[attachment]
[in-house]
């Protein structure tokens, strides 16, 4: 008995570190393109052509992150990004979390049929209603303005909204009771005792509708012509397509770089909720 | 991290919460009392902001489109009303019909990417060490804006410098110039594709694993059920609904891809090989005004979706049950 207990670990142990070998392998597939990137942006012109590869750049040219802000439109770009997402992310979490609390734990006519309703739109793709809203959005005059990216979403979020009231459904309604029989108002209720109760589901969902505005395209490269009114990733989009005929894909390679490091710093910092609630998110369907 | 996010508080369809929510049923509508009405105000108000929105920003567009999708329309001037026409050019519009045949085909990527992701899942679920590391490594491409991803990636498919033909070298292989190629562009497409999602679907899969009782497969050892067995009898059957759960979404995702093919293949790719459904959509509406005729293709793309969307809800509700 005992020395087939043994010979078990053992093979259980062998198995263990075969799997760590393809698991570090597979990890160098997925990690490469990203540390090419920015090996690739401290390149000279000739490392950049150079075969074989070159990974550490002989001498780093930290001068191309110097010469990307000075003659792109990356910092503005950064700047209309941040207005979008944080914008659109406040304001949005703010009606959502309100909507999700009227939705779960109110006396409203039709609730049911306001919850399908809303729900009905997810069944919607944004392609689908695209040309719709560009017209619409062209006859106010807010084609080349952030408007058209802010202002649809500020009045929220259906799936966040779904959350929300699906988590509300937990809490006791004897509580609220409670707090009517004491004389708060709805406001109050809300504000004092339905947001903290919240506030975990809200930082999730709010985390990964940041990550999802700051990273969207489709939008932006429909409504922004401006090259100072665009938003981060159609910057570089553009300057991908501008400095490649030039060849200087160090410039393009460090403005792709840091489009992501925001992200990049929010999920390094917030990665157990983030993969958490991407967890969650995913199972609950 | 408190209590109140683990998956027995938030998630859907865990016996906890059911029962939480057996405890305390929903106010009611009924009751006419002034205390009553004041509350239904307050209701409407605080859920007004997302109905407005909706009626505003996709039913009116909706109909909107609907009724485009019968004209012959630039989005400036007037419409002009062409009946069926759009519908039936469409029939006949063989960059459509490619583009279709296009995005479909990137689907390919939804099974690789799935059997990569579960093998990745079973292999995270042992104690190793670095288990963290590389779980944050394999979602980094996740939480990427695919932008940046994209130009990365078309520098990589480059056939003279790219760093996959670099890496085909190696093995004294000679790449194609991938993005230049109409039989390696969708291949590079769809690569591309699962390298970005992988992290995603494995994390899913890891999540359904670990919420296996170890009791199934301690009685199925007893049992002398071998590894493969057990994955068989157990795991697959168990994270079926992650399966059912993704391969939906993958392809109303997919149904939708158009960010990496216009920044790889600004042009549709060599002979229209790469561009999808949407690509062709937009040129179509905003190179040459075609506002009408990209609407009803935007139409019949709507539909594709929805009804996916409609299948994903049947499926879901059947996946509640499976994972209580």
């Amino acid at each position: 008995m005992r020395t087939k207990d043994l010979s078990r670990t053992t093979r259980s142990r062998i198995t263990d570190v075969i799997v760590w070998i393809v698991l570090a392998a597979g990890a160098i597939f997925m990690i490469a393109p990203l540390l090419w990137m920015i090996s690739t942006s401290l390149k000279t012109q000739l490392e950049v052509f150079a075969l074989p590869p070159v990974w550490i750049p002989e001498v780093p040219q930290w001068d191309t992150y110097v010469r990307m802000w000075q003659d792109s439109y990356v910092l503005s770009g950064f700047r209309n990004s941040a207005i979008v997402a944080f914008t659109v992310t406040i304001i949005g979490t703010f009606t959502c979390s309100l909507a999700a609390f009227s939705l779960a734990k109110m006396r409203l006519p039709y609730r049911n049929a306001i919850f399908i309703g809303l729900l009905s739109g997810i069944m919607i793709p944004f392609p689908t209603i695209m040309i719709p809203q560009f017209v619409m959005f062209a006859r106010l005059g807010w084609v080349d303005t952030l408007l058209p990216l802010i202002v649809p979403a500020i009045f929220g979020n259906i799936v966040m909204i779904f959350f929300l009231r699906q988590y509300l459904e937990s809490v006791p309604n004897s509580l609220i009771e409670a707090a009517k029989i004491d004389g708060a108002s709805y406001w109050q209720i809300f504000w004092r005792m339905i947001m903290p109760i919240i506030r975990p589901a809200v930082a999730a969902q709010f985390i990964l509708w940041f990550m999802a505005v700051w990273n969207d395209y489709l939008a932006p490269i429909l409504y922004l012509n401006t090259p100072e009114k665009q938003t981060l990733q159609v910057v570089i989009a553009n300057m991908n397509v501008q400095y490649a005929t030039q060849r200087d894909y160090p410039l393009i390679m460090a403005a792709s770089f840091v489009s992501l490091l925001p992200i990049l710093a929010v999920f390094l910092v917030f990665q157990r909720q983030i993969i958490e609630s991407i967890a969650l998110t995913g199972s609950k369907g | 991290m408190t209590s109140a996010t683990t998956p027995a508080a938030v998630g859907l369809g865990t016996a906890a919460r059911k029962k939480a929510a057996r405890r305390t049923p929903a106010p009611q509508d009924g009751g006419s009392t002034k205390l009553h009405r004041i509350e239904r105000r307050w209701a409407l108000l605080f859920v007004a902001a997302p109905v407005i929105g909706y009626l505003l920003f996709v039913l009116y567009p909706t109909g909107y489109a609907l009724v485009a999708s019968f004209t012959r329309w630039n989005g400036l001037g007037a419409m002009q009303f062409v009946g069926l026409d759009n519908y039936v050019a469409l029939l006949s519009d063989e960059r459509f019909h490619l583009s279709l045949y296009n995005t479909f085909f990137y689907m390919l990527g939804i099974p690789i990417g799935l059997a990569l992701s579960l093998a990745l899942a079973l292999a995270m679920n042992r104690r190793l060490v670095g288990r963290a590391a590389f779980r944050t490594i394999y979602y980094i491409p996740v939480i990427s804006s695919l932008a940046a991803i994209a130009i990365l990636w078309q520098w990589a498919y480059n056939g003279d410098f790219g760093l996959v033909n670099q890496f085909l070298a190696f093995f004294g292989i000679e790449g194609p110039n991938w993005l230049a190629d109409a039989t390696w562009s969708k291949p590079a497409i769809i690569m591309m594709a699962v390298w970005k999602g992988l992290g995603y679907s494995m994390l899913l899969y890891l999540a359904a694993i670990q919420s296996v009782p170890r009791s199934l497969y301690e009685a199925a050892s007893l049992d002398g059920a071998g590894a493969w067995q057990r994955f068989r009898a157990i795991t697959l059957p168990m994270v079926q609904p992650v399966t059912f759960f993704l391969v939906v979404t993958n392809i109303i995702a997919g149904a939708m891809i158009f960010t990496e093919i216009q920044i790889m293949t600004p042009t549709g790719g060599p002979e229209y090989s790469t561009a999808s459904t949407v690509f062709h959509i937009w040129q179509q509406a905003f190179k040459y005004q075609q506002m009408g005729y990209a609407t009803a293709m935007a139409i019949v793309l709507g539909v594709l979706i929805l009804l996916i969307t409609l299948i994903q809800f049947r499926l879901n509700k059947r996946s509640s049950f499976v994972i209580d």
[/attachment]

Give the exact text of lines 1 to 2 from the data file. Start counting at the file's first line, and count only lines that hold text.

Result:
[in-house]
């Protein structure tokens, strides 16, 4: 008995570190393109052509992150990004979390049929209603303005909204009771005792509708012509397509770089909720 | 991290919460009392902001489109009303019909990417060490804006410098110039594709694993059920609904891809090989005004979706049950 207990670990142990070998392998597939990137942006012109590869750049040219802000439109770009997402992310979490609390734990006519309703739109793709809203959005005059990216979403979020009231459904309604029989108002209720109760589901969902505005395209490269009114990733989009005929894909390679490091710093910092609630998110369907 | 996010508080369809929510049923509508009405105000108000929105920003567009999708329309001037026409050019519009045949085909990527992701899942679920590391490594491409991803990636498919033909070298292989190629562009497409999602679907899969009782497969050892067995009898059957759960979404995702093919293949790719459904959509509406005729293709793309969307809800509700 005992020395087939043994010979078990053992093979259980062998198995263990075969799997760590393809698991570090597979990890160098997925990690490469990203540390090419920015090996690739401290390149000279000739490392950049150079075969074989070159990974550490002989001498780093930290001068191309110097010469990307000075003659792109990356910092503005950064700047209309941040207005979008944080914008659109406040304001949005703010009606959502309100909507999700009227939705779960109110006396409203039709609730049911306001919850399908809303729900009905997810069944919607944004392609689908695209040309719709560009017209619409062209006859106010807010084609080349952030408007058209802010202002649809500020009045929220259906799936966040779904959350929300699906988590509300937990809490006791004897509580609220409670707090009517004491004389708060709805406001109050809300504000004092339905947001903290919240506030975990809200930082999730709010985390990964940041990550999802700051990273969207489709939008932006429909409504922004401006090259100072665009938003981060159609910057570089553009300057991908501008400095490649030039060849200087160090410039393009460090403005792709840091489009992501925001992200990049929010999920390094917030990665157990983030993969958490991407967890969650995913199972609950 | 408190209590109140683990998956027995938030998630859907865990016996906890059911029962939480057996405890305390929903106010009611009924009751006419002034205390009553004041509350239904307050209701409407605080859920007004997302109905407005909706009626505003996709039913009116909706109909909107609907009724485009019968004209012959630039989005400036007037419409002009062409009946069926759009519908039936469409029939006949063989960059459509490619583009279709296009995005479909990137689907390919939804099974690789799935059997990569579960093998990745079973292999995270042992104690190793670095288990963290590389779980944050394999979602980094996740939480990427695919932008940046994209130009990365078309520098990589480059056939003279790219760093996959670099890496085909190696093995004294000679790449194609991938993005230049109409039989390696969708291949590079769809690569591309699962390298970005992988992290995603494995994390899913890891999540359904670990919420296996170890009791199934301690009685199925007893049992002398071998590894493969057990994955068989157990795991697959168990994270079926992650399966059912993704391969939906993958392809109303997919149904939708158009960010990496216009920044790889600004042009549709060599002979229209790469561009999808949407690509062709937009040129179509905003190179040459075609506002009408990209609407009803935007139409019949709507539909594709929805009804996916409609299948994903049947499926879901059947996946509640499976994972209580």